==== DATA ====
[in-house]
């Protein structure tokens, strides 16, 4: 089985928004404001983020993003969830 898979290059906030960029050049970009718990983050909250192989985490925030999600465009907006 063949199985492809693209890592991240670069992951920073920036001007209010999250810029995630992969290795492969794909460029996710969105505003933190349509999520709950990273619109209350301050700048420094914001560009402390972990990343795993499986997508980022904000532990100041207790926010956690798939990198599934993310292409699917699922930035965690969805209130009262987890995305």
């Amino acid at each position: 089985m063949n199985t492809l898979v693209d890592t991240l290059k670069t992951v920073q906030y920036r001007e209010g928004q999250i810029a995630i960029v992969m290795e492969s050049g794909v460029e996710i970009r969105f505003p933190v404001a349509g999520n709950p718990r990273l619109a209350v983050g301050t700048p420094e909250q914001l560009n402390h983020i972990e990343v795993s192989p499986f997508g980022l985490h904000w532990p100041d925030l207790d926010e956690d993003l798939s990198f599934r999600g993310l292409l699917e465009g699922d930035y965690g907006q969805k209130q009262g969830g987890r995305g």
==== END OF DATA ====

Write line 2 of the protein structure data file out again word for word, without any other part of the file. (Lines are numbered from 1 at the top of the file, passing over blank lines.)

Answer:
């Protein structure tokens, strides 16, 4: 089985928004404001983020993003969830 898979290059906030960029050049970009718990983050909250192989985490925030999600465009907006 063949199985492809693209890592991240670069992951920073920036001007209010999250810029995630992969290795492969794909460029996710969105505003933190349509999520709950990273619109209350301050700048420094914001560009402390972990990343795993499986997508980022904000532990100041207790926010956690798939990198599934993310292409699917699922930035965690969805209130009262987890995305």